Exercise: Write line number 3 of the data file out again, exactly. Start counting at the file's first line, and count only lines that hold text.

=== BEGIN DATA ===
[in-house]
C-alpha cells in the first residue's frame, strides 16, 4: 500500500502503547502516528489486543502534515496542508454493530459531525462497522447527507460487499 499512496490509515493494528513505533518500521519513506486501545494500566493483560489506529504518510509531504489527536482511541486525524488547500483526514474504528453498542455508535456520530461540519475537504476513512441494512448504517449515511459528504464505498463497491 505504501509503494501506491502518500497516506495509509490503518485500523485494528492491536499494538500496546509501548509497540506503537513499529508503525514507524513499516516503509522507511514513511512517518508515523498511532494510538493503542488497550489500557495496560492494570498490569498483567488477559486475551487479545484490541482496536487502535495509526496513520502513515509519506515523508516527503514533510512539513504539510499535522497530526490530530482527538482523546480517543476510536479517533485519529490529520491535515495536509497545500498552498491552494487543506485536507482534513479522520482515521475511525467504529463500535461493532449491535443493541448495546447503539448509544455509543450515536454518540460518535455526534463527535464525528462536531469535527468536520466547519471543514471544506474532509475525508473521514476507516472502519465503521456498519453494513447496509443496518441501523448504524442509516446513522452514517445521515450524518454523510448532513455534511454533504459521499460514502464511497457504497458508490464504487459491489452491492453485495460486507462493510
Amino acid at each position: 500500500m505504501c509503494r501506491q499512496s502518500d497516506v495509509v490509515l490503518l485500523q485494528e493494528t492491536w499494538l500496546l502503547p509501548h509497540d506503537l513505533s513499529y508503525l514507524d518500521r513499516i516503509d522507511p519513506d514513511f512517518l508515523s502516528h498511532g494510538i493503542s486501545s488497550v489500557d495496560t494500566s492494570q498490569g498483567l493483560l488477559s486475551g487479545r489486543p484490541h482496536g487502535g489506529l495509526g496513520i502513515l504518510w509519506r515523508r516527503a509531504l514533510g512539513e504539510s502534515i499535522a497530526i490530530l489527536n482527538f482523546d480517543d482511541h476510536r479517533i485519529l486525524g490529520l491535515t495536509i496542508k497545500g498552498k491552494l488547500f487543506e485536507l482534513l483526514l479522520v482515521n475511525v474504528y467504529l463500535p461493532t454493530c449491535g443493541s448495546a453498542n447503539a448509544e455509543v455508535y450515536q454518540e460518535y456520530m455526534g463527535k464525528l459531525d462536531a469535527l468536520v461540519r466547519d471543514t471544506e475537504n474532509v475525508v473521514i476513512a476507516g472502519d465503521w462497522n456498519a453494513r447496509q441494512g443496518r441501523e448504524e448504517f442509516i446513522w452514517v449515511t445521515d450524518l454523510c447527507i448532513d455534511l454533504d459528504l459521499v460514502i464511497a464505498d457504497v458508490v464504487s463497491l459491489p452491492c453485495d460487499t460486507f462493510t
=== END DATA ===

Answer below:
Amino acid at each position: 500500500m505504501c509503494r501506491q499512496s502518500d497516506v495509509v490509515l490503518l485500523q485494528e493494528t492491536w499494538l500496546l502503547p509501548h509497540d506503537l513505533s513499529y508503525l514507524d518500521r513499516i516503509d522507511p519513506d514513511f512517518l508515523s502516528h498511532g494510538i493503542s486501545s488497550v489500557d495496560t494500566s492494570q498490569g498483567l493483560l488477559s486475551g487479545r489486543p484490541h482496536g487502535g489506529l495509526g496513520i502513515l504518510w509519506r515523508r516527503a509531504l514533510g512539513e504539510s502534515i499535522a497530526i490530530l489527536n482527538f482523546d480517543d482511541h476510536r479517533i485519529l486525524g490529520l491535515t495536509i496542508k497545500g498552498k491552494l488547500f487543506e485536507l482534513l483526514l479522520v482515521n475511525v474504528y467504529l463500535p461493532t454493530c449491535g443493541s448495546a453498542n447503539a448509544e455509543v455508535y450515536q454518540e460518535y456520530m455526534g463527535k464525528l459531525d462536531a469535527l468536520v461540519r466547519d471543514t471544506e475537504n474532509v475525508v473521514i476513512a476507516g472502519d465503521w462497522n456498519a453494513r447496509q441494512g443496518r441501523e448504524e448504517f442509516i446513522w452514517v449515511t445521515d450524518l454523510c447527507i448532513d455534511l454533504d459528504l459521499v460514502i464511497a464505498d457504497v458508490v464504487s463497491l459491489p452491492c453485495d460487499t460486507f462493510t